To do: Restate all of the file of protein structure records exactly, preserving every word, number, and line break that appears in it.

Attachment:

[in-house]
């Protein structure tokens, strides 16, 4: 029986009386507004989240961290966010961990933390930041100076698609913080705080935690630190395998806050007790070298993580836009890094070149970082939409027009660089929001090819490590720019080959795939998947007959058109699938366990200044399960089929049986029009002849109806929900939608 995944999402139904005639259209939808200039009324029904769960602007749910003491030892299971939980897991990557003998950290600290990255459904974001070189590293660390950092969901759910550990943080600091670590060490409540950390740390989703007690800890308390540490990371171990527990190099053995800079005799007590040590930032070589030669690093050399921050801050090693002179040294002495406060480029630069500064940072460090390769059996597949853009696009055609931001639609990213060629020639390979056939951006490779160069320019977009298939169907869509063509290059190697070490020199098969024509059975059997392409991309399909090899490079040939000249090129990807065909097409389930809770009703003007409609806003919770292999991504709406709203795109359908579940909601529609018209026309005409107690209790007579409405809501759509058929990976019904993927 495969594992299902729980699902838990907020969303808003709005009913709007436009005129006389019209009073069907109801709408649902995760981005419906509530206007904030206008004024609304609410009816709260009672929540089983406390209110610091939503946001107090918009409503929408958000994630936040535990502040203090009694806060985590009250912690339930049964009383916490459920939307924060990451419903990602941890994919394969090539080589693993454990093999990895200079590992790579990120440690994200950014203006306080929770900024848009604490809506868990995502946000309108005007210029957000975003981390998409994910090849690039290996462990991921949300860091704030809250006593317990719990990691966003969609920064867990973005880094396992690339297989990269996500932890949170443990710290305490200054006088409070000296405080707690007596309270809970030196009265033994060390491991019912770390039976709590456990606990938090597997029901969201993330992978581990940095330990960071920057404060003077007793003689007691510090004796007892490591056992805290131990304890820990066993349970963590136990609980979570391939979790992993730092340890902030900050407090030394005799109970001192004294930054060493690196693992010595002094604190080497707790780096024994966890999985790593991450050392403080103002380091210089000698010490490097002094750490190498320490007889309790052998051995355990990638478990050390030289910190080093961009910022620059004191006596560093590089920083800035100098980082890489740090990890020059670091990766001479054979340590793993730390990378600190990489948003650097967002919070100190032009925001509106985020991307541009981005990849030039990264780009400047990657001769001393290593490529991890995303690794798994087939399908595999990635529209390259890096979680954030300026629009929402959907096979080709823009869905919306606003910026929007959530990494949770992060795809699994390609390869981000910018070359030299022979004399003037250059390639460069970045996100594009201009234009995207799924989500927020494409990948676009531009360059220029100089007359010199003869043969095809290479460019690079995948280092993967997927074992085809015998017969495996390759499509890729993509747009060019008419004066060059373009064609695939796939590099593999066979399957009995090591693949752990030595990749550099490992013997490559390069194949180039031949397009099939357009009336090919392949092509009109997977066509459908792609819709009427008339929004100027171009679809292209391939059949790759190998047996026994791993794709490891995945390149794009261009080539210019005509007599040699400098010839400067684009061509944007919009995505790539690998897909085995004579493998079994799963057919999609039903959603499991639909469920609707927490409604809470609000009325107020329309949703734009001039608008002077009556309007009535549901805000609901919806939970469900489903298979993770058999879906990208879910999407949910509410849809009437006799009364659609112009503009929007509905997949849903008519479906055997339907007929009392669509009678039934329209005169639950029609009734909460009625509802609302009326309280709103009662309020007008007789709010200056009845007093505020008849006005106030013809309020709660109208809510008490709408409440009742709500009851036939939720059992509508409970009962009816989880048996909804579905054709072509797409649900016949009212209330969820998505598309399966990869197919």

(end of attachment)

[in-house]
């Protein structure tokens, strides 16, 4: 029986009386507004989240961290966010961990933390930041100076698609913080705080935690630190395998806050007790070298993580836009890094070149970082939409027009660089929001090819490590720019080959795939998947007959058109699938366990200044399960089929049986029009002849109806929900939608 995944999402139904005639259209939808200039009324029904769960602007749910003491030892299971939980897991990557003998950290600290990255459904974001070189590293660390950092969901759910550990943080600091670590060490409540950390740390989703007690800890308390540490990371171990527990190099053995800079005799007590040590930032070589030669690093050399921050801050090693002179040294002495406060480029630069500064940072460090390769059996597949853009696009055609931001639609990213060629020639390979056939951006490779160069320019977009298939169907869509063509290059190697070490020199098969024509059975059997392409991309399909090899490079040939000249090129990807065909097409389930809770009703003007409609806003919770292999991504709406709203795109359908579940909601529609018209026309005409107690209790007579409405809501759509058929990976019904993927 495969594992299902729980699902838990907020969303808003709005009913709007436009005129006389019209009073069907109801709408649902995760981005419906509530206007904030206008004024609304609410009816709260009672929540089983406390209110610091939503946001107090918009409503929408958000994630936040535990502040203090009694806060985590009250912690339930049964009383916490459920939307924060990451419903990602941890994919394969090539080589693993454990093999990895200079590992790579990120440690994200950014203006306080929770900024848009604490809506868990995502946000309108005007210029957000975003981390998409994910090849690039290996462990991921949300860091704030809250006593317990719990990691966003969609920064867990973005880094396992690339297989990269996500932890949170443990710290305490200054006088409070000296405080707690007596309270809970030196009265033994060390491991019912770390039976709590456990606990938090597997029901969201993330992978581990940095330990960071920057404060003077007793003689007691510090004796007892490591056992805290131990304890820990066993349970963590136990609980979570391939979790992993730092340890902030900050407090030394005799109970001192004294930054060493690196693992010595002094604190080497707790780096024994966890999985790593991450050392403080103002380091210089000698010490490097002094750490190498320490007889309790052998051995355990990638478990050390030289910190080093961009910022620059004191006596560093590089920083800035100098980082890489740090990890020059670091990766001479054979340590793993730390990378600190990489948003650097967002919070100190032009925001509106985020991307541009981005990849030039990264780009400047990657001769001393290593490529991890995303690794798994087939399908595999990635529209390259890096979680954030300026629009929402959907096979080709823009869905919306606003910026929007959530990494949770992060795809699994390609390869981000910018070359030299022979004399003037250059390639460069970045996100594009201009234009995207799924989500927020494409990948676009531009360059220029100089007359010199003869043969095809290479460019690079995948280092993967997927074992085809015998017969495996390759499509890729993509747009060019008419004066060059373009064609695939796939590099593999066979399957009995090591693949752990030595990749550099490992013997490559390069194949180039031949397009099939357009009336090919392949092509009109997977066509459908792609819709009427008339929004100027171009679809292209391939059949790759190998047996026994791993794709490891995945390149794009261009080539210019005509007599040699400098010839400067684009061509944007919009995505790539690998897909085995004579493998079994799963057919999609039903959603499991639909469920609707927490409604809470609000009325107020329309949703734009001039608008002077009556309007009535549901805000609901919806939970469900489903298979993770058999879906990208879910999407949910509410849809009437006799009364659609112009503009929007509905997949849903008519479906055997339907007929009392669509009678039934329209005169639950029609009734909460009625509802609302009326309280709103009662309020007008007789709010200056009845007093505020008849006005106030013809309020709660109208809510008490709408409440009742709500009851036939939720059992509508409970009962009816989880048996909804579905054709072509797409649900016949009212209330969820998505598309399966990869197919």